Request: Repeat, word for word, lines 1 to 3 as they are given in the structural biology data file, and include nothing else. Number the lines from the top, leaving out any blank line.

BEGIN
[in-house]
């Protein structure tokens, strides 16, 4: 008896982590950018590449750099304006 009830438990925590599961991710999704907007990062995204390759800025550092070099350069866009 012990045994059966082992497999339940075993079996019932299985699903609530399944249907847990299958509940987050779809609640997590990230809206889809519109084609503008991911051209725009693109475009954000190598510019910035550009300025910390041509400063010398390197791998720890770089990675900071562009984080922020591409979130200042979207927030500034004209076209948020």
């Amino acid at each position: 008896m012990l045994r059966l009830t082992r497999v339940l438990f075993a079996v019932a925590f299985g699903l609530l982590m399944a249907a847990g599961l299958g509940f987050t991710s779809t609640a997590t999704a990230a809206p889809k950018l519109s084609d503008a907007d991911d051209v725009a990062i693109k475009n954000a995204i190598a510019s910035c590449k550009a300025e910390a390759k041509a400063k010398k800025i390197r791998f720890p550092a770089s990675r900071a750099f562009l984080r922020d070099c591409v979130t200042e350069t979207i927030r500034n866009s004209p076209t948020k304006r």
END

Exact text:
[in-house]
């Protein structure tokens, strides 16, 4: 008896982590950018590449750099304006 009830438990925590599961991710999704907007990062995204390759800025550092070099350069866009 012990045994059966082992497999339940075993079996019932299985699903609530399944249907847990299958509940987050779809609640997590990230809206889809519109084609503008991911051209725009693109475009954000190598510019910035550009300025910390041509400063010398390197791998720890770089990675900071562009984080922020591409979130200042979207927030500034004209076209948020």
């Amino acid at each position: 008896m012990l045994r059966l009830t082992r497999v339940l438990f075993a079996v019932a925590f299985g699903l609530l982590m399944a249907a847990g599961l299958g509940f987050t991710s779809t609640a997590t999704a990230a809206p889809k950018l519109s084609d503008a907007d991911d051209v725009a990062i693109k475009n954000a995204i190598a510019s910035c590449k550009a300025e910390a390759k041509a400063k010398k800025i390197r791998f720890p550092a770089s990675r900071a750099f562009l984080r922020d070099c591409v979130t200042e350069t979207i927030r500034n866009s004209p076209t948020k304006r």